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Gates' in-jokes do well outside of Washington

WASHINGTON — Defense Secretary Robert Gates often tells people that if they really want to know what he thinks they should read his speeches "very carefully."

Yet even a cursory reading of his collected oratory reveals this undeniable truth: Gates loves Washington jokes — very, very bad Washington jokes.

Last month Gates, clad in a dark suit, white shirt and navy tie — the unofficial uniform of the Washington bureaucrat — stood before a capacity crowd at the Marines' Memorial Club & Hotel in San Francisco. He gripped the lectern with both hands and peered into the sold-out auditorium.

"It's a pleasure to be with you in San Francisco," Gates said in a deadpan reminiscent of W.C. Fields. "But then I have to confess it's a pleasure to be anywhere but Washington, D.C. —a place where so many people are lost in thought because it is such unfamiliar territory."

The audience laughed and clapped. Gates, buoyed by the reaction, pressed ahead: "Where people say, 'I'll double-cross that bridge when I get to it.' "

Gates's anti-Washington jokes, which sound as though they were cribbed from an old issue of Reader's Digest, are a staple of just about every speech that the defense secretary gives outside of Washington.

His ordinarily loyal staffers roll their eyes at his one-liners. The press corps groans. Gates' speechwriters have refused to include the jokes in his speeches. Gates puts them in.

Longtime D.C. insider

There's a certain irony — a less charitable critic would say hypocrisy — to Gates cracking wise on Washington whenever he strays outside the Beltway. The Wichita native arrived in the nation's capital in 1966 and has served in the top ranks of the CIA, the White House and the Pentagon.

His 1997 autobiography, "From the Shadows," touts itself as the "ultimate insider's story of five presidents and how they won the Cold War."

In his most recent Washington stint, Gates has worked for two more presidents and earned a reputation as the most influential defense secretary in decades.

One might argue that Gates' lowbrow, anti-Washington humor reflects a deeply sophisticated understanding of the inner workings of the nation's capital. To excel in Washington, it's sometimes better not to be seen as too eager to be part of Washington.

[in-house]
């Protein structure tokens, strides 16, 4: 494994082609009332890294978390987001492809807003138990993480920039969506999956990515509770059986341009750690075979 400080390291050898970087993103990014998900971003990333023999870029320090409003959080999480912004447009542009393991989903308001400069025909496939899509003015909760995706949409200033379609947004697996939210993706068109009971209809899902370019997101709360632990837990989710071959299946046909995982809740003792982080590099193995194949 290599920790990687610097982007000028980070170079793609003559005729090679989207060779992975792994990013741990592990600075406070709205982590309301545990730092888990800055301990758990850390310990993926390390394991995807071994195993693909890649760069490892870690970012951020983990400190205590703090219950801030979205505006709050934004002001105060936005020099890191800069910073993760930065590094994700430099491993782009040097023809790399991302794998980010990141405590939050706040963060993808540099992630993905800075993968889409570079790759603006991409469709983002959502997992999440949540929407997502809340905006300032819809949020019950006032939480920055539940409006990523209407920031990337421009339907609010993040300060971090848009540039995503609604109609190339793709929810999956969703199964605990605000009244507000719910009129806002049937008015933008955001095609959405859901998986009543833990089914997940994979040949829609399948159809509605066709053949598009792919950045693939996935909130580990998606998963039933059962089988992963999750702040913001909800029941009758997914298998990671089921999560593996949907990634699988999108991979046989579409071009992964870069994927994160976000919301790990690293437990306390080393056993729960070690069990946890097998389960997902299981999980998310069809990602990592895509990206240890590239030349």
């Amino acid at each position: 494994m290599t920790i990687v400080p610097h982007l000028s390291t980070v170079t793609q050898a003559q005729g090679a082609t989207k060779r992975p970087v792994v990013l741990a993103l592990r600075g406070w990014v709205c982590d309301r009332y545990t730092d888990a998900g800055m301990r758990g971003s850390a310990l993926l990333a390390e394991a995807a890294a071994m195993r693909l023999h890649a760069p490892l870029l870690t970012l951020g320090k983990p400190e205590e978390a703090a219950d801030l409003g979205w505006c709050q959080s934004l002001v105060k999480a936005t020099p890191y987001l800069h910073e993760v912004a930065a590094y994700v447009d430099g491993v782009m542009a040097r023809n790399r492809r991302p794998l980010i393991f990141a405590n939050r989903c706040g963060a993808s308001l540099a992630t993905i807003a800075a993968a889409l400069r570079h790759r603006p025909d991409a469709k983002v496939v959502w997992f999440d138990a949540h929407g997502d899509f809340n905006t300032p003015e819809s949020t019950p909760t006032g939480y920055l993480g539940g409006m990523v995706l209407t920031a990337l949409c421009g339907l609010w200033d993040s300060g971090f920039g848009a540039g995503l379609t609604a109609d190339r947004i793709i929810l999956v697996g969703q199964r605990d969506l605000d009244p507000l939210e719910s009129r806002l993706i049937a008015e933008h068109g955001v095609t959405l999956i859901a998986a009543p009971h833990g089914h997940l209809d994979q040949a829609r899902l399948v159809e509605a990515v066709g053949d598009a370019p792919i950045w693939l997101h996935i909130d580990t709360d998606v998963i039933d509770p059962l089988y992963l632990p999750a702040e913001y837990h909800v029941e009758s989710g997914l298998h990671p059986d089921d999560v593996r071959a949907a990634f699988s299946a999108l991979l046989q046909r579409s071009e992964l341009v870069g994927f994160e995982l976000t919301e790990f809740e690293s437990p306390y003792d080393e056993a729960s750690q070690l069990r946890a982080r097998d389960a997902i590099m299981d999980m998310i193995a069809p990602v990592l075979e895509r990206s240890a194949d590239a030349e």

The Pentagon's top spokesman rejects this theory. "The jokes do not disguise some secret fondness for Washington," said Geoff Morrell, a native Washingtonian.

Still, he conceded that the jokes offer some insight into the way Gates operates. "There are actually a lot of layers to these jokes," he said.

Ever since he took the helm at the Pentagon four years ago, Gates has played the role of the outsider battling out-of-touch bureaucrats. He's fired senior officials who haven't performed and cut prized weapons programs, often over the staunch objections of lawmakers and his own generals.

In his latest crusade, Gates has vowed to cut hundreds of billions of dollars of overhead costs from the Pentagon budget. He's even suggested that his own staff, which has added hundreds of positions in the past decade, has grown too large and cumbersome.

In Gates' most personal and passionate speeches to the military's service academies, he has lavished praise on the department's heretics who risked their careers to force change. "At some point in your career each of you will surely work for a jackass; we all have," Gates told midshipmen at the U.S. Naval Academy this spring. "But that doesn't make taking a stand any less necessary for the sake of our country."

Corny or not, his jokes get laughs

Defenders of Gates' jokes maintain that the defense secretary knows his audience. "Real, live people like hearing what they think is a good joke over and over again, no matter how corny," said one senior military official who worked for Gates and, like many in Washington, was reluctant to admit publicly he doesn't always laugh at his boss's jokes. "Furthermore, what may seem corny here may not be so corny in Peoria."

Morrell agreed. "To some, the jokes may seem old and stale. They may fall flat in Washington. But without fail, they work on the road," he said, while emphasizing that Washingtonians shouldn't take offense.

Earlier this spring Gates traveled to Kansas, where he spoke before a crowd of about 500 people at the Dwight D. Eisenhower Library. A middle school band warmed up the crowd with jazz standards from the 1950s. A Boy Scout Honor Guard held down his right flank.

"It's always a treat to be someplace other than Washington, D.C.," Gates said. "The only place where, as I like to say, you can see a prominent person walking down Lovers Lane holding his own hand." The audience hooted with laughter.

The defense secretary's jokes have even won over some fans inside the Beltway. Tim Farley, the host of Sirius-XM radio's public affairs channel, has patched together audio of Gates' anti-Washington shtick with an announcer's booming voice and the sounds of a boisterous comedy club audience. "It's kind of like Yoda going on a comedy tour," said Farley.

In the latter days of his tenure, Gates has even begun experimenting with some new material. On his way to Iraq and Afghanistan last month, the Pentagon chief stopped in Milwaukee to deliver a speech at the American Legion National Convention.

"It's my pleasure to be with the American Legion," Gates told the crowd of aging veterans. "Of course, I would have to tell you it's a pleasure to be away from Washington. D.C. —a town all too clearly built on a swamp and in so many ways still a swamp."

The press corps groaned. Gates' staffers rolled their eyes. The crowd roared with approval.

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